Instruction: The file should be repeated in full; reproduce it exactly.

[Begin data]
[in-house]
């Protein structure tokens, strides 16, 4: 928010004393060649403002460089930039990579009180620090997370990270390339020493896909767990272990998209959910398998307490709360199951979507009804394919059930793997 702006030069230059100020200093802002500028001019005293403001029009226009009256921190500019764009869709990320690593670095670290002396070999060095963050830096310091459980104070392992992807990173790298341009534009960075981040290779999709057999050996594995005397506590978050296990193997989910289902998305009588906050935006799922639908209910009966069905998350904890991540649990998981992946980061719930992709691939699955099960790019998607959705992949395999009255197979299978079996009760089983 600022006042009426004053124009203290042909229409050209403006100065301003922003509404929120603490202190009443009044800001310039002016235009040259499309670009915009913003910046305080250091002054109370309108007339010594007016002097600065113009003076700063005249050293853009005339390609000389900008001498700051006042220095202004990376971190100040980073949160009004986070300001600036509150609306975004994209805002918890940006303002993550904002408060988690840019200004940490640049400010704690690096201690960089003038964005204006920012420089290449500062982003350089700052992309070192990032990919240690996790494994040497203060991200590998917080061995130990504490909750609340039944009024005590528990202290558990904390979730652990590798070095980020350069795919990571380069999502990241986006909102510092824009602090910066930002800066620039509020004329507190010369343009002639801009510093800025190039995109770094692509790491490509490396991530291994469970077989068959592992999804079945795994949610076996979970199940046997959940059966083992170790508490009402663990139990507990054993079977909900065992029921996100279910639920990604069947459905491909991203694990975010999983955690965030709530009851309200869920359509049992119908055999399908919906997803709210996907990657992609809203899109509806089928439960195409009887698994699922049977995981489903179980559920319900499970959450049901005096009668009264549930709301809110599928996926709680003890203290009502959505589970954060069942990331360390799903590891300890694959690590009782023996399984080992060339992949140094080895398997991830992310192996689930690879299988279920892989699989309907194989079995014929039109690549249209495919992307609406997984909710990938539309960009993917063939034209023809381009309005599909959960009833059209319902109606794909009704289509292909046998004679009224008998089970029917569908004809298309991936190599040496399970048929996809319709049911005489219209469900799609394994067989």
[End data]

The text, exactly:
[in-house]
């Protein structure tokens, strides 16, 4: 928010004393060649403002460089930039990579009180620090997370990270390339020493896909767990272990998209959910398998307490709360199951979507009804394919059930793997 702006030069230059100020200093802002500028001019005293403001029009226009009256921190500019764009869709990320690593670095670290002396070999060095963050830096310091459980104070392992992807990173790298341009534009960075981040290779999709057999050996594995005397506590978050296990193997989910289902998305009588906050935006799922639908209910009966069905998350904890991540649990998981992946980061719930992709691939699955099960790019998607959705992949395999009255197979299978079996009760089983 600022006042009426004053124009203290042909229409050209403006100065301003922003509404929120603490202190009443009044800001310039002016235009040259499309670009915009913003910046305080250091002054109370309108007339010594007016002097600065113009003076700063005249050293853009005339390609000389900008001498700051006042220095202004990376971190100040980073949160009004986070300001600036509150609306975004994209805002918890940006303002993550904002408060988690840019200004940490640049400010704690690096201690960089003038964005204006920012420089290449500062982003350089700052992309070192990032990919240690996790494994040497203060991200590998917080061995130990504490909750609340039944009024005590528990202290558990904390979730652990590798070095980020350069795919990571380069999502990241986006909102510092824009602090910066930002800066620039509020004329507190010369343009002639801009510093800025190039995109770094692509790491490509490396991530291994469970077989068959592992999804079945795994949610076996979970199940046997959940059966083992170790508490009402663990139990507990054993079977909900065992029921996100279910639920990604069947459905491909991203694990975010999983955690965030709530009851309200869920359509049992119908055999399908919906997803709210996907990657992609809203899109509806089928439960195409009887698994699922049977995981489903179980559920319900499970959450049901005096009668009264549930709301809110599928996926709680003890203290009502959505589970954060069942990331360390799903590891300890694959690590009782023996399984080992060339992949140094080895398997991830992310192996689930690879299988279920892989699989309907194989079995014929039109690549249209495919992307609406997984909710990938539309960009993917063939034209023809381009309005599909959960009833059209319902109606794909009704289509292909046998004679009224008998089970029917569908004809298309991936190599040496399970048929996809319709049911005489219209469900799609394994067989």